She lights up and raves as she recalls a jerk qual with crispy rice that she had recently at the Garage at Victory North, a Savannah restaurant run by Executive Chef Todd Harris. She smiles widely, speaking about the young Black chef she recently discovered and is currently mentoring. “I’m kinda taking him under my wing. I’m being his auntie,” she said as she talked about how she’s trying to use her platform to help bring others exposure.
Ultimately, it comes back to the community. That’s what makes food and restaurants such a powerful force. They can truly change a community for the better, and that’s an investment we should all strive to support.
When a restaurant closes, especially from a community with a systemic disadvantage, it isn’t just bad for the business owner. It’s detrimental to the community. People lose their jobs and opportunities, and a gathering place — where people come together to talk, laugh, and reminisce over the food that they love and have eaten for generations. If we lose legacy restaurants in Black communities or a new opportunity never comes to fruition, that’s a loss of culture and history — a loss of American history.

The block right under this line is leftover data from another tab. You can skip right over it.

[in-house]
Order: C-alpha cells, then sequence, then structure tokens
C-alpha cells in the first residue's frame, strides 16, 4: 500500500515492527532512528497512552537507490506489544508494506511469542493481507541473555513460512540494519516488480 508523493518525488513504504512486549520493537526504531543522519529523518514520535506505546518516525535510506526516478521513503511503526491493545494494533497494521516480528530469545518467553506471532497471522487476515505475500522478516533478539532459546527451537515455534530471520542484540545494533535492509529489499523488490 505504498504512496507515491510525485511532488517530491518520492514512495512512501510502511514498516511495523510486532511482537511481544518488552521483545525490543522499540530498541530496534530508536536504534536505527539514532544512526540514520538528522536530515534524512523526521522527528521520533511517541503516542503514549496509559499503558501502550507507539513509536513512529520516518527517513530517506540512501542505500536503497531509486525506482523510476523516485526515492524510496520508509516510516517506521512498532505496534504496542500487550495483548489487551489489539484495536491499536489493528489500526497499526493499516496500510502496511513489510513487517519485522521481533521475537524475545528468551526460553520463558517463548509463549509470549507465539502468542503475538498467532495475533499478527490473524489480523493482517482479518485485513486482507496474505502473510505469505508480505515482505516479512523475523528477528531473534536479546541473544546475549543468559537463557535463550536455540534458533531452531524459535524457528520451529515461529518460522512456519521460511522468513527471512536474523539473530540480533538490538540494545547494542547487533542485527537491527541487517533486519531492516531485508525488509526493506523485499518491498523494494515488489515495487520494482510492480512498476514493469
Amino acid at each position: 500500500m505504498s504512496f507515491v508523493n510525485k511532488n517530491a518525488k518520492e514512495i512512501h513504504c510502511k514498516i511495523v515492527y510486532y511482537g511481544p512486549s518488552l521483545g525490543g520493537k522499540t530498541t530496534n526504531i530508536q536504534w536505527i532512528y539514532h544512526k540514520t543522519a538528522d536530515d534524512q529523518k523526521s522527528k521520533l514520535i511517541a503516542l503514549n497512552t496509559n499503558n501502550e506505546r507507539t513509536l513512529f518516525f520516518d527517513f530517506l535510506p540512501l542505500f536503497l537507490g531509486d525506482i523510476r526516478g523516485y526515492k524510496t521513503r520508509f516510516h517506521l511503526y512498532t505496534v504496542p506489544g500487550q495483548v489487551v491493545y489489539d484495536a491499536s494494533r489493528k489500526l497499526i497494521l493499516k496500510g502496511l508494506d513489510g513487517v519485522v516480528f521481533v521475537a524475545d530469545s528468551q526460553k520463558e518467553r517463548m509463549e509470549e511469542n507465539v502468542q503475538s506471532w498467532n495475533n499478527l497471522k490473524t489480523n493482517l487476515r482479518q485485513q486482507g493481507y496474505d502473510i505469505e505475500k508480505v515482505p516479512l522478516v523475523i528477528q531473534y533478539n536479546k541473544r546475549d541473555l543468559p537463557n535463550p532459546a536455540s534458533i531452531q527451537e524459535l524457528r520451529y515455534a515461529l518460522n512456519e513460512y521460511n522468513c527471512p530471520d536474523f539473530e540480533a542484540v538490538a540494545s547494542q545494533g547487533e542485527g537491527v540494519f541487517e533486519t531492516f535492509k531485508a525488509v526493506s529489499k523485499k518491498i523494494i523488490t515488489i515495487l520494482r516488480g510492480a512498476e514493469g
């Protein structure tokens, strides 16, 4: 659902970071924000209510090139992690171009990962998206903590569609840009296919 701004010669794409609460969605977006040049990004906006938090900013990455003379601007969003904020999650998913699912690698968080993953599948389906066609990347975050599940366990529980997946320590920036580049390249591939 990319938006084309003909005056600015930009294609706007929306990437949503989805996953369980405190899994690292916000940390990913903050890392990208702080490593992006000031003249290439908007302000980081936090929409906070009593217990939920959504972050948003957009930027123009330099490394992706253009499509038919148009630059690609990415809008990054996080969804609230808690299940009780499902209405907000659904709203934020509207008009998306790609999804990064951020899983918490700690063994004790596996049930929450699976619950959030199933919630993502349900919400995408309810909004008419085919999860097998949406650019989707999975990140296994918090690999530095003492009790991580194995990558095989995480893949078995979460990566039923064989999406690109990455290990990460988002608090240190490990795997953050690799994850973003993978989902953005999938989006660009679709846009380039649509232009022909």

Cheryl Day is a co-founder of SRRJ and owner/operator of Back in the Day Bakery in Savannah, Georgia, which she started in 2002 with her husband, Griff. Her latest cookbook, “Cheryl Day’s Treasury of Southern Baking,” includes more than 200 recipes honoring traditions of Southern Baking, including Day’s great-great-grandmother Hannah Queen Grubbs, an enslaved pastry chef. You can follow her on Instagram.
Lindsey Ofcacek and Chef Edward Lee of the LEE Initiative work together at Lee’s restaurant, 610 Magnolia, in Louisville, Kentucky, where Ofcacek runs its award-winning wine program. The LEE Initiative also supports a Restaurant Workers Relief Program, Women Culinary and Spirits Program, Restaurant Reboot Relief Program, and a Culinary Education Program.
SRRJ co-founders Lisa Donovan is a James Beard award-winning writer, as well as a pastry chef. Sarah O’Brien is a James Beard semifinalist, owner and operator of Little Tart Bakeshop in Atlanta. And Anne Quatrano is a James Beard award-winning chef and author, owner of Star Provisions, chef/owner of Bacchanalia, and W.H. Stiles Fish Camp.